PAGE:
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Characterizing Long COVID in an International Cohort: 7 Months of Symptoms and Their Impact

By Hannah E Davis, Gina S. Assaf, Lisa McCorkell, Hannah Wei, Ryan J Low, Yochai Reem, Signe Redfield, Jared P Austin, Athena Akrami

Posted 26 Dec 2020
medRxiv DOI: 10.1101/2020.12.24.20248802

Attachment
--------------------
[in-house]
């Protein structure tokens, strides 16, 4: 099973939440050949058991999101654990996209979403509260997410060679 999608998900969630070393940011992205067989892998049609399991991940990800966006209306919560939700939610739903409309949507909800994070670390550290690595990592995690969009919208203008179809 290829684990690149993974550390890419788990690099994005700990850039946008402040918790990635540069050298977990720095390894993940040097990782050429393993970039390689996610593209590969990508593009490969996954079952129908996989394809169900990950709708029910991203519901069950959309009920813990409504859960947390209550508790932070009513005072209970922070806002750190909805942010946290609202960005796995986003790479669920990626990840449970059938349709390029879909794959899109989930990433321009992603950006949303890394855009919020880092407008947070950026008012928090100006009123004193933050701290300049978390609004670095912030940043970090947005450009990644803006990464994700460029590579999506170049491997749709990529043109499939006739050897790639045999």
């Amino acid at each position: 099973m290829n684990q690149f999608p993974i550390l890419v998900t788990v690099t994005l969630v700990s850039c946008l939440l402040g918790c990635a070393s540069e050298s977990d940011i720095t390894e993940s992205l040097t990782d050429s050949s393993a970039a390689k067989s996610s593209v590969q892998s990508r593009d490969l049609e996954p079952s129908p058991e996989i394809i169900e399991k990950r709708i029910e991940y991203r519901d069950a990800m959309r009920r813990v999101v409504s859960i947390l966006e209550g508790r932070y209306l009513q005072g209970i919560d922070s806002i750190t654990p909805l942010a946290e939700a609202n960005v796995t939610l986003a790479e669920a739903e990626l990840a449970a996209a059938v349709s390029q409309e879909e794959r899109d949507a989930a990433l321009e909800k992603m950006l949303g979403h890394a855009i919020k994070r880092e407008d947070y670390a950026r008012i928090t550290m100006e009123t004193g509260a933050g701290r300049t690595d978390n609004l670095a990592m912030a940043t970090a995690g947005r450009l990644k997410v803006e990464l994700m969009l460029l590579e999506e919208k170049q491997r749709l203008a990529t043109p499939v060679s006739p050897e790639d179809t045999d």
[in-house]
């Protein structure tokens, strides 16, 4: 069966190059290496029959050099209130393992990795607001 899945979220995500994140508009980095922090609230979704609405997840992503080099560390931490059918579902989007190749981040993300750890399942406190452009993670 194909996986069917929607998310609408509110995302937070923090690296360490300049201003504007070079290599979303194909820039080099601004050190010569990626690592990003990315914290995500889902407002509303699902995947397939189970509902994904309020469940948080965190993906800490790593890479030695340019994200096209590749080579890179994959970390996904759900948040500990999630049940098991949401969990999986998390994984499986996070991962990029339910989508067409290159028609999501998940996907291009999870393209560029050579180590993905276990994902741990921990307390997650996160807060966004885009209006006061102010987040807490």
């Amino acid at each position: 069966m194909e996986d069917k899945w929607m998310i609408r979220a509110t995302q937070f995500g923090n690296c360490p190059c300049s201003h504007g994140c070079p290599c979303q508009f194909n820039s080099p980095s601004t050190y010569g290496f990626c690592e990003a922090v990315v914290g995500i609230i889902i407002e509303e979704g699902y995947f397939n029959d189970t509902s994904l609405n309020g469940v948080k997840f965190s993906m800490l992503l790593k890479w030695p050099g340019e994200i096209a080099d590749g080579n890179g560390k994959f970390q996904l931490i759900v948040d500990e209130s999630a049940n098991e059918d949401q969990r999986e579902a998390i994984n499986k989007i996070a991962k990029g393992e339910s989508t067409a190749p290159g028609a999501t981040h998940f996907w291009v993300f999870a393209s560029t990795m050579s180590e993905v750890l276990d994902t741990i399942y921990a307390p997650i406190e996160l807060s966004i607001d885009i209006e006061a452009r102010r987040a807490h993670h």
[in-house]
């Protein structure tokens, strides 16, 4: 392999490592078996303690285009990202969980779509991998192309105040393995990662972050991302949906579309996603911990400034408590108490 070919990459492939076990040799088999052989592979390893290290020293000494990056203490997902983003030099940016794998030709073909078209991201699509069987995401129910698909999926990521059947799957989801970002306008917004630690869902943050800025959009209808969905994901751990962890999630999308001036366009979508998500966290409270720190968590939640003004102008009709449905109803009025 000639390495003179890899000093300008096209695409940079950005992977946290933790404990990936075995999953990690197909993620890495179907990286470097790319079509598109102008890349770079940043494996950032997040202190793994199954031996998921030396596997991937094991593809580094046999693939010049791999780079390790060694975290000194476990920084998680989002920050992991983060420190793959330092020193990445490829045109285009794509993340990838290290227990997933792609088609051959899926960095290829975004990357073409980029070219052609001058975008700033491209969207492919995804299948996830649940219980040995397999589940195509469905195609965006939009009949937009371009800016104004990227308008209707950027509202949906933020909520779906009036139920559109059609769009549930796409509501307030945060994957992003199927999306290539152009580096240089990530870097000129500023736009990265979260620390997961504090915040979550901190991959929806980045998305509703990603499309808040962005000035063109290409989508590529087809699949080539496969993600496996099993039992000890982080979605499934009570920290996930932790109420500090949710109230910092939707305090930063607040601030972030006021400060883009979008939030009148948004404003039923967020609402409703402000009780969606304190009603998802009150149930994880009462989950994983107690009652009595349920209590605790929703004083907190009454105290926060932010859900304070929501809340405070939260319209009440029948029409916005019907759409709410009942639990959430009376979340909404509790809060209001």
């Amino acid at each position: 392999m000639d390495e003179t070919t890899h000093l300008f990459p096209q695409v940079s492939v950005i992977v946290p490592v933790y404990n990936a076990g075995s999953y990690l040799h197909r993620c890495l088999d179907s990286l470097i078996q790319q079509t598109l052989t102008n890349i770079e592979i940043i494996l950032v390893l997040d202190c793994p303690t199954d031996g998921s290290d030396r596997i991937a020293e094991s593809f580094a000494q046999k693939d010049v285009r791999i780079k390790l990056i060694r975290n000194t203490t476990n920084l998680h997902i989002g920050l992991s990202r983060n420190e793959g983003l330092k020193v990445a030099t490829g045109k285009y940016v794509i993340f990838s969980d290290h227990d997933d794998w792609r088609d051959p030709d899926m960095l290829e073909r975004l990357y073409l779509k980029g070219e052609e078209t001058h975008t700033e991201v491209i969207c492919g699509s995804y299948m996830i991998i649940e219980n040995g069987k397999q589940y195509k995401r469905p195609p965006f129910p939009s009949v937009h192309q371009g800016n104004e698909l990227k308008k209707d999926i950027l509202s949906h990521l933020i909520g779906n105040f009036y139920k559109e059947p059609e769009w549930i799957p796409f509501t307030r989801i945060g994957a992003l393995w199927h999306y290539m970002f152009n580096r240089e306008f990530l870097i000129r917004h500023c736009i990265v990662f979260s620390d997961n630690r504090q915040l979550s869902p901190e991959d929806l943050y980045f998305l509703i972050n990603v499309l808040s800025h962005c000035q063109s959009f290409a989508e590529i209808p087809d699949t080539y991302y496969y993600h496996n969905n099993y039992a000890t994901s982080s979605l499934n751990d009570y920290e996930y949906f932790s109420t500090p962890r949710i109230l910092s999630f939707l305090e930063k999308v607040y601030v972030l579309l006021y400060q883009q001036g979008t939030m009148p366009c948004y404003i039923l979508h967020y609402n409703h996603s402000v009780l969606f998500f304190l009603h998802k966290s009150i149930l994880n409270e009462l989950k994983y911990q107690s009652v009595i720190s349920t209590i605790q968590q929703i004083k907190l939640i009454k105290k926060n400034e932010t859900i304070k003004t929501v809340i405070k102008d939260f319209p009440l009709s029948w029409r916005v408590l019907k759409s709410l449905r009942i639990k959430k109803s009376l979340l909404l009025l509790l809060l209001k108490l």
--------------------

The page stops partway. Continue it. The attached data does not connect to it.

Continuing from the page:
Objective. To characterize the symptom profile and time course in patients with Long COVID, along with the impact on daily life, work, and return to baseline health. Design. International web-based survey of suspected and confirmed COVID-19 cases with illness lasting over 28 days and onset prior to June 2020. Setting. Survey distribution via online COVID-19 support groups and social media Participants. 3,762 respondents from 56 countries completed the survey. 1166 (33.7%) were 40-49 years old, 937 (27.1%) were 50-59 years old, and 905 (26.1%) were 30-39 years old. 2961 (78.9%) were women, 718 (19.1%) were men, and 63 (1.7%) were nonbinary. 8.4% reported being hospitalized. 27% reported receiving a laboratory-confirmed diagnosis of COVID-19. 96% reported symptoms beyond 90 days. Results. Prevalence of 205 symptoms in 10 organ systems was estimated in this cohort, with 66 symptoms traced over seven months. Respondents experienced symptoms in an average of 9.08 (95% confidence interval 9.04 to 9.13) organ systems. The most frequent symptoms reported after month 6 were: fatigue (77.7%, 74.9% to 80.3%), post-exertional malaise (72.2%, 69.3% to 75.0%), and cognitive dysfunction (55.4%, 52.4% to 58.8%). These three symptoms were also the three most commonly reported overall. In those who recovered in less than 90 days, the average number of symptoms peaked at week 2 (11.4, 9.4 to 13.6), and in those who did not recover in 90 days, the average number of symptoms peaked at month 2 (17.2, 16.5 to 17.8). Respondents with symptoms over 6 months experienced an average of 13.8 (12.7 to 14.9) symptoms in month 7. 94.9% (94.1% to 95.6%) experienced relapses, with exercise, physical or mental activity, and stress as the main triggers. 86.7% (85.6% to 92.5%) of unrecovered respondents were experiencing fatigue at the time of survey, compared to 44.7% (38.5% to 50.5%) of recovered respondents. 45.2% (42.9% to 47.2%) reported requiring a reduced work schedule compared to pre-illness and 22.3% (20.5% to 24.3%) were not working at the time of survey due to their health conditions. Conclusions. Patients with Long COVID report prolonged multisystem involvement and significant disability. Most had not returned to previous levels of work by 6 months. Many patients are not recovered by 7 months, and continue to experience significant symptom burden. Significance Statement. Results from our international online survey of 3,762 individuals with suspected or confirmed COVID-19 illness suggest that Long COVID is composed of heterogeneous post-acute infection sequelae that often affect multiple organ systems, with impact on functioning and quality of life ranging from mild to severe. This study represents the largest collection of symptoms identified in the Long COVID population to date, and is the first to quantify individual symptom trajectory over time, for 7 months. Three clusters of symptoms were quantified, each with different morphologies over time. The clusters of symptoms that persist longest include a combination of the neurological/cognitive and systemic symptoms. The reduced work capacity because of cognitive dysfunction, in addition to other debilitating symptoms, translated into the loss of hours, jobs, and ability to work relative to pre-illness levels.

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